Finding Time for Scholarship Applications

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By Saloni Singh
two girls looking at laptop, scholarship applications
Photo by Brooke Cagle via Unsplash

Twelfth graders are feeling the pressure. It’s more important now than ever to get the best marks we can achieve, but there’s so much to think about. Exams are two weeks away. We’ve got summative projects to complete, universities or colleges to apply to, and, arguably the most frustrating of them all, scholarship essays to write!

I’ve heard a lot of frustrated grumbling going on (and I must admit, some of it has come from myself), about the torturous task of applying for scholarships. All of them seem to require essays. When is one to find time to write a 1000 word essay about themselves and their future goals, when they’ve got a test the next day?

Managing school, homework, applications, scholarships, extracurriculars, and friends can be quite a challenge sometimes. However, it’s all about time management! Time management will not only come in handy now, but later on when managing university or college course loads, or in the workforce. There’s a lot to distract you, but trying out these tips will help you stay on track.

1. Go into a Temporary Social Recession

This isn’t exactly the most appealing way to get things done, but I’ve definitely seen it work. A friend of mine made this decision, “I decided to hole myself up in the science clinic every lunch by myself for a week, so I could get my Queen’s scholarship done.” An hour a day for a week. That’s 5 hours to spend working on scholarships, studying for a test, or finishing up a report without cutting into class or homework time.

2. Just Pick One and Get Started!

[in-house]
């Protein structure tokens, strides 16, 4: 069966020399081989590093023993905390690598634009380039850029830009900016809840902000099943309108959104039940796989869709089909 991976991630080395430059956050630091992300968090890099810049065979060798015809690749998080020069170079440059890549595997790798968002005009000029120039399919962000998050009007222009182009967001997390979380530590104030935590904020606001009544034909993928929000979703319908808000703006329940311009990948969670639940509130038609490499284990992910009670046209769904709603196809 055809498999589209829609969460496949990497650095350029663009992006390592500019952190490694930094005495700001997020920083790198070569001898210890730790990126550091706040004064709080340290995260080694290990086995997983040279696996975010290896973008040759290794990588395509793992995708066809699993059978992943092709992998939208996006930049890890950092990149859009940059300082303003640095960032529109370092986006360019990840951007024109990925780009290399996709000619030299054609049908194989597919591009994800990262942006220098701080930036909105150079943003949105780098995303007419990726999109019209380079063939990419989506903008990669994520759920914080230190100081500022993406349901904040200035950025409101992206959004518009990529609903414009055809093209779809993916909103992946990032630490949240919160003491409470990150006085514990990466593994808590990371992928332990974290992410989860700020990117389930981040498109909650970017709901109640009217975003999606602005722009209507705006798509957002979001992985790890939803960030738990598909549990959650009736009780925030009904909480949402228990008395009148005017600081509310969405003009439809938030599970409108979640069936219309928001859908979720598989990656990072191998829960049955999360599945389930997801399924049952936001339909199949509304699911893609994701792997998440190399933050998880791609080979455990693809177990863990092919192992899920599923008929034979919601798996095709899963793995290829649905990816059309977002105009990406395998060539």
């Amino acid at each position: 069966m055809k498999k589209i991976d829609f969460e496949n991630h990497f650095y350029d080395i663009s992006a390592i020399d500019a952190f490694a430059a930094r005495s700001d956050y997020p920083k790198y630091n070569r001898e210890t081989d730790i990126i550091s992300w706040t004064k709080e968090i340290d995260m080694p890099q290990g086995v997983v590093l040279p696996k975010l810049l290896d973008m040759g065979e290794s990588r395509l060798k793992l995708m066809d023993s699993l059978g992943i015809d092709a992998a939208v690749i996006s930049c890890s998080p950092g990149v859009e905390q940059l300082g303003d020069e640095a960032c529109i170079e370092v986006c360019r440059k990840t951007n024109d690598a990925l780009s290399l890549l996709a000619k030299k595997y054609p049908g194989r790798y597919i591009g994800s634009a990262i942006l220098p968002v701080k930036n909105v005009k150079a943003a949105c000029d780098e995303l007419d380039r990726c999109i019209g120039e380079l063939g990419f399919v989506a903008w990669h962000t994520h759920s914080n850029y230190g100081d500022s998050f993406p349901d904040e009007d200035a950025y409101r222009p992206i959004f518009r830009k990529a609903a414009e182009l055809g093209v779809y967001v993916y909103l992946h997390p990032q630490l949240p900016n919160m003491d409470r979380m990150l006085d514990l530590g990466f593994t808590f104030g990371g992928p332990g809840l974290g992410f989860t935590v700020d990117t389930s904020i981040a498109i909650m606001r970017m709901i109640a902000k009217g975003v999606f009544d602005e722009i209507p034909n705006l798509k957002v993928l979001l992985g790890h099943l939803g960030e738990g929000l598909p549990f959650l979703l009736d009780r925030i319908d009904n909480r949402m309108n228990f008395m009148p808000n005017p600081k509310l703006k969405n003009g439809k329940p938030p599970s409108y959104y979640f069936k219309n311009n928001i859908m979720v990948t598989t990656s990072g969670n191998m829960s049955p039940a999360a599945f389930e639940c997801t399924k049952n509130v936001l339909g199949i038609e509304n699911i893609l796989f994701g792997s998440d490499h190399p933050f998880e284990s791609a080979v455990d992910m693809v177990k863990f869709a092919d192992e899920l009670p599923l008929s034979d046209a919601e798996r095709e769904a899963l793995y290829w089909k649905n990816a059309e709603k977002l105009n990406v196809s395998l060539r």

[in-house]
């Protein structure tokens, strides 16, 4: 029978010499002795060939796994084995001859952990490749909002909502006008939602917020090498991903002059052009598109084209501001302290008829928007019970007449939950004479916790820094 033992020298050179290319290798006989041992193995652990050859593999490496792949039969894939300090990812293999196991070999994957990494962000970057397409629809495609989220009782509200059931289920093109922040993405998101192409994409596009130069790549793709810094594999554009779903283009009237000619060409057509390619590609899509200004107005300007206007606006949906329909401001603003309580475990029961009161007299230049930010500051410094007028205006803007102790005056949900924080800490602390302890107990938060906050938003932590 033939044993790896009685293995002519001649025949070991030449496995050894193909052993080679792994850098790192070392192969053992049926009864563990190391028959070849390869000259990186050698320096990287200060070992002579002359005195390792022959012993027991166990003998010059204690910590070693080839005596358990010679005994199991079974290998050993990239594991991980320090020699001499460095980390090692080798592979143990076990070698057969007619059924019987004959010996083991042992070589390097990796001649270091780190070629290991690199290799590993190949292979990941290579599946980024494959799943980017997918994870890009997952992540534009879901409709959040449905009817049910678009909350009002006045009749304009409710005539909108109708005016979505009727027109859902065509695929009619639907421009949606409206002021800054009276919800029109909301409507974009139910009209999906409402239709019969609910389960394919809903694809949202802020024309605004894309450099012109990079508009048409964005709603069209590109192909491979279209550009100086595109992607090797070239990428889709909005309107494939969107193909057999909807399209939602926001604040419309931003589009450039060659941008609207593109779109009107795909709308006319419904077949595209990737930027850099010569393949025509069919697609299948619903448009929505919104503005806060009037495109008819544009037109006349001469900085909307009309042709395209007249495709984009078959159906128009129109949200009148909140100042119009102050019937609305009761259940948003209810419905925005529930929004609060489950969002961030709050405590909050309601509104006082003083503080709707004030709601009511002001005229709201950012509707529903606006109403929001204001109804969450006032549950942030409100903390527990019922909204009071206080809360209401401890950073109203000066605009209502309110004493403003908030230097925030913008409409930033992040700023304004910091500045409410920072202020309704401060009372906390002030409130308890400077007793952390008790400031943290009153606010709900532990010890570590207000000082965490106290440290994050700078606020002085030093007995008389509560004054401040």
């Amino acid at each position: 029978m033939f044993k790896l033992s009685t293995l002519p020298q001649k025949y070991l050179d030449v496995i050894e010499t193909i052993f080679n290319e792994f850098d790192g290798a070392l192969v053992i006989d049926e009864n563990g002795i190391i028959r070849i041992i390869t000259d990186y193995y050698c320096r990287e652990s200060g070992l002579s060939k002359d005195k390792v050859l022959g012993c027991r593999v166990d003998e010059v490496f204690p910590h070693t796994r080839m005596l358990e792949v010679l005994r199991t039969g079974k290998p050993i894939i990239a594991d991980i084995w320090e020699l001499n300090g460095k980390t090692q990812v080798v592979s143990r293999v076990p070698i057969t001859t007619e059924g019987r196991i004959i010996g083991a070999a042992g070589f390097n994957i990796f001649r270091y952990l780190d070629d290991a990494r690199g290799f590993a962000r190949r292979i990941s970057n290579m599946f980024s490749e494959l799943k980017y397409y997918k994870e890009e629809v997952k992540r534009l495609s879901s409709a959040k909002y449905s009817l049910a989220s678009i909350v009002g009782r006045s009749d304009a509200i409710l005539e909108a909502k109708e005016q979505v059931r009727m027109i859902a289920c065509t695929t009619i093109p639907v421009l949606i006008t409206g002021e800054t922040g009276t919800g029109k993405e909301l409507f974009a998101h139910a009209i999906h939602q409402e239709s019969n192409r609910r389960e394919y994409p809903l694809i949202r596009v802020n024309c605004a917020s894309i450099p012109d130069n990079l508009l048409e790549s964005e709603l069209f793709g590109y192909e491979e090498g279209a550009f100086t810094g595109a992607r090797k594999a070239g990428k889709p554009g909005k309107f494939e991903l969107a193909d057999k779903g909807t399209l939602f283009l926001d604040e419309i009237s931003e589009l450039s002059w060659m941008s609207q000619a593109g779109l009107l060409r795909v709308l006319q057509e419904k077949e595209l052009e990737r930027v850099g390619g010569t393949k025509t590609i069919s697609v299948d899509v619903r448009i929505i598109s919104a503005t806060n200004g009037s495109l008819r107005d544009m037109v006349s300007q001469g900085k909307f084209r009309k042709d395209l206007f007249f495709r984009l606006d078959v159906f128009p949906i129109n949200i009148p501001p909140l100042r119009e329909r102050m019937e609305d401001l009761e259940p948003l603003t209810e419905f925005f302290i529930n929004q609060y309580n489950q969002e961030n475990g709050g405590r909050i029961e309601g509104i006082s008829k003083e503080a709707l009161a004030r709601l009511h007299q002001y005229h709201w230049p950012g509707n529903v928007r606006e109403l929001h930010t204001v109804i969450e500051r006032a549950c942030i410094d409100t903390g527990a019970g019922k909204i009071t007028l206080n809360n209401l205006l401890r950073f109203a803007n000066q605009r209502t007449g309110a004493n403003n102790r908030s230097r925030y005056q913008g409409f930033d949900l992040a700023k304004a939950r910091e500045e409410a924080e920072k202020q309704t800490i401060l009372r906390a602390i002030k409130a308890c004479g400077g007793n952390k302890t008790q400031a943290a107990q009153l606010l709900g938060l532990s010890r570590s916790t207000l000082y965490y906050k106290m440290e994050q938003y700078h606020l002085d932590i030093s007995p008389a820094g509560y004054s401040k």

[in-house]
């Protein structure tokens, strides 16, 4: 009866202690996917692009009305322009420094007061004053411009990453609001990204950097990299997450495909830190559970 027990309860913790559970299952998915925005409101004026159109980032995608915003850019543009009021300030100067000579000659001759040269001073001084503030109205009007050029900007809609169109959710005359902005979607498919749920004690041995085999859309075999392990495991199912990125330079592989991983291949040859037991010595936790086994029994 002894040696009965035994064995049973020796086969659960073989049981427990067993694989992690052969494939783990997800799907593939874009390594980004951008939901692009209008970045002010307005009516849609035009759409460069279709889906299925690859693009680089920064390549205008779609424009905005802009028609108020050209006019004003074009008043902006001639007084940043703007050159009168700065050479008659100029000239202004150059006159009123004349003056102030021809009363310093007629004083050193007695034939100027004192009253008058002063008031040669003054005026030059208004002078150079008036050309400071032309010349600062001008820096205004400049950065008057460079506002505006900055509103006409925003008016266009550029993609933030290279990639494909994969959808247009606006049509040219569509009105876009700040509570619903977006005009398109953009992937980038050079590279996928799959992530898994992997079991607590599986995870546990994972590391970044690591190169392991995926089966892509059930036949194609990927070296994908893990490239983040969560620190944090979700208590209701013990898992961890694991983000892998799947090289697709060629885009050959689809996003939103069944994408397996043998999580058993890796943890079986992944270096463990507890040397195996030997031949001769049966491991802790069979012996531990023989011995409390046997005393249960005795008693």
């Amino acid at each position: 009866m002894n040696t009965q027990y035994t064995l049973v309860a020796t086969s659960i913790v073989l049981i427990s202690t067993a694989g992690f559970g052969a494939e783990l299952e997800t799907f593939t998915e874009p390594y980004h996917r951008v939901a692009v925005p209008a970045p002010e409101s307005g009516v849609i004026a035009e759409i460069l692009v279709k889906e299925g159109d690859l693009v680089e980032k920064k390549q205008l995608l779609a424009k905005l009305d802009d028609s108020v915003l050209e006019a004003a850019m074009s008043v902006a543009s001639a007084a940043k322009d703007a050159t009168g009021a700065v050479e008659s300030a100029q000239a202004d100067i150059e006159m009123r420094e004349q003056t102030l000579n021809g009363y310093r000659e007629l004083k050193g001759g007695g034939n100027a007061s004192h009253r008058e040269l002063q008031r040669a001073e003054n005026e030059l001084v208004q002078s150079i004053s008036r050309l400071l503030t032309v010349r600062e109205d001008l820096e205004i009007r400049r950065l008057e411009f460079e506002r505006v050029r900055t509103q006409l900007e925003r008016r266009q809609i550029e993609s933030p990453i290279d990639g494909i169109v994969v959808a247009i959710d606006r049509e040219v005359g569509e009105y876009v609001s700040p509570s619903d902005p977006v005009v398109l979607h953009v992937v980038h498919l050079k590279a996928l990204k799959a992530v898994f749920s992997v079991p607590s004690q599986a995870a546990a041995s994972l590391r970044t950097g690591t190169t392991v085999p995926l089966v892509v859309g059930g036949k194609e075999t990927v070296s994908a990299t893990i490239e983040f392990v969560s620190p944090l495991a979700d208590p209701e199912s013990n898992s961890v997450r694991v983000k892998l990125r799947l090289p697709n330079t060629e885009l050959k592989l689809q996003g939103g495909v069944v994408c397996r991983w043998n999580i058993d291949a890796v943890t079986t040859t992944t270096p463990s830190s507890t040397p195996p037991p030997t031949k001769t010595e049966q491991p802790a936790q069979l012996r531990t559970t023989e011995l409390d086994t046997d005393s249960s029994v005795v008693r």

Sometimes, while surfing sites like StudentAwards.com, there are so many scholarships to pick from, it can be overwhelming. I spent a long time just reading through them all and making a list of ones to apply for, without having even begun any. That’s when I realized the best way to get this done, was to get it started. Once you find a scholarship that looks good to you, just get started on it. The same thing applies to schoolwork, too. Skip the procrastination, and get started on that report, essay, or lab.

3. Set Goals for Yourself

It’s good to make a personal timeline. Plan to send in a scholarship application every two weeks, or to finish up that Sociology report over the weekend. Having a time-line or to-do list helps keep you on track. Do things that are due sooner, or are more important, first. Deadlines seem to be really far away until the week that they are due, so avoid them creeping up on you by getting things done by a certain time.

4. Reward Yourself

Here’s my favourite tip: take the time to relax! Sometimes it’s good to relax and let your brain recharge. Kick back after finishing up a report or essay and read a book or watch TV. Go out with friends on the weekend after a long week of school. I like to take a 15-minute break after an hour of studying. Just remember that that break should stay 15 minutes, and not stretch to the rest of the night!